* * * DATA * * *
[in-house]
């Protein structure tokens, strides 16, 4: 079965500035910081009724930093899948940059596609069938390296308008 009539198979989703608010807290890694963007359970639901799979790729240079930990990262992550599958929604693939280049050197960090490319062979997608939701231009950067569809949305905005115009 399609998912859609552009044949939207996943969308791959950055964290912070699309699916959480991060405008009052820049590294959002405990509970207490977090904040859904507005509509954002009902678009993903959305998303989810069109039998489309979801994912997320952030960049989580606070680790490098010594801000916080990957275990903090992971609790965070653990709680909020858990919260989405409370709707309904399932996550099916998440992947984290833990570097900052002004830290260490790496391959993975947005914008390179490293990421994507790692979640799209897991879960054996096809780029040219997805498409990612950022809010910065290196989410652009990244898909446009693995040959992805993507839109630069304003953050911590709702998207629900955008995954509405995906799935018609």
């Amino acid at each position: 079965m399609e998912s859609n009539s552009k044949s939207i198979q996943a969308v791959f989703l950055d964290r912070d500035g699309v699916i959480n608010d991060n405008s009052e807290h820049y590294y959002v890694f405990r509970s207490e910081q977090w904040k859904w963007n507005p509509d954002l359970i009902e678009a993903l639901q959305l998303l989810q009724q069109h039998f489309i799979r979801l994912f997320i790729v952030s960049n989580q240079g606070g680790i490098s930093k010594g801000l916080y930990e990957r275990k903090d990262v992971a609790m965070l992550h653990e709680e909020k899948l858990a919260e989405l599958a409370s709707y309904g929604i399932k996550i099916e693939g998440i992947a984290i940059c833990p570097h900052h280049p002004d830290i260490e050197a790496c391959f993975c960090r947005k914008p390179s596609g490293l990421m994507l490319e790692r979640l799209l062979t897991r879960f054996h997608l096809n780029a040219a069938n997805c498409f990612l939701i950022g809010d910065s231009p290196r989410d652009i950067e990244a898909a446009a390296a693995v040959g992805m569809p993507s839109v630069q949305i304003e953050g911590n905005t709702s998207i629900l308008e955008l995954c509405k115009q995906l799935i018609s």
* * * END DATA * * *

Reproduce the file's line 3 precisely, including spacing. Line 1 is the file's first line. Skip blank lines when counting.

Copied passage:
């Amino acid at each position: 079965m399609e998912s859609n009539s552009k044949s939207i198979q996943a969308v791959f989703l950055d964290r912070d500035g699309v699916i959480n608010d991060n405008s009052e807290h820049y590294y959002v890694f405990r509970s207490e910081q977090w904040k859904w963007n507005p509509d954002l359970i009902e678009a993903l639901q959305l998303l989810q009724q069109h039998f489309i799979r979801l994912f997320i790729v952030s960049n989580q240079g606070g680790i490098s930093k010594g801000l916080y930990e990957r275990k903090d990262v992971a609790m965070l992550h653990e709680e909020k899948l858990a919260e989405l599958a409370s709707y309904g929604i399932k996550i099916e693939g998440i992947a984290i940059c833990p570097h900052h280049p002004d830290i260490e050197a790496c391959f993975c960090r947005k914008p390179s596609g490293l990421m994507l490319e790692r979640l799209l062979t897991r879960f054996h997608l096809n780029a040219a069938n997805c498409f990612l939701i950022g809010d910065s231009p290196r989410d652009i950067e990244a898909a446009a390296a693995v040959g992805m569809p993507s839109v630069q949305i304003e953050g911590n905005t709702s998207i629900l308008e955008l995954c509405k115009q995906l799935i018609s």